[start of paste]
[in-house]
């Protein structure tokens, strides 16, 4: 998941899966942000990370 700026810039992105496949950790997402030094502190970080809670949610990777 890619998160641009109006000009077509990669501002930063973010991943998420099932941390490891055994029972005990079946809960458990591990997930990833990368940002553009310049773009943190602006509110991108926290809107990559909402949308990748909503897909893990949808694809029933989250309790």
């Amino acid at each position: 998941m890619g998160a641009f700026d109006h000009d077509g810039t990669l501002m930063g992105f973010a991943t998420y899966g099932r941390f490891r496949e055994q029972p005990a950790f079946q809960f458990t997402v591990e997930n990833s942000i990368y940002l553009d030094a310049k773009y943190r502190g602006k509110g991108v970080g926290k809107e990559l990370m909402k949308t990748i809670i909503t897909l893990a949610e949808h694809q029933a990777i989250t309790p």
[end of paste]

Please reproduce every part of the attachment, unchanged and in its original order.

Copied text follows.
[in-house]
């Protein structure tokens, strides 16, 4: 998941899966942000990370 700026810039992105496949950790997402030094502190970080809670949610990777 890619998160641009109006000009077509990669501002930063973010991943998420099932941390490891055994029972005990079946809960458990591990997930990833990368940002553009310049773009943190602006509110991108926290809107990559909402949308990748909503897909893990949808694809029933989250309790």
């Amino acid at each position: 998941m890619g998160a641009f700026d109006h000009d077509g810039t990669l501002m930063g992105f973010a991943t998420y899966g099932r941390f490891r496949e055994q029972p005990a950790f079946q809960f458990t997402v591990e997930n990833s942000i990368y940002l553009d030094a310049k773009y943190r502190g602006k509110g991108v970080g926290k809107e990559l990370m909402k949308t990748i809670i909503t897909l893990a949610e949808h694809q029933a990777i989250t309790p």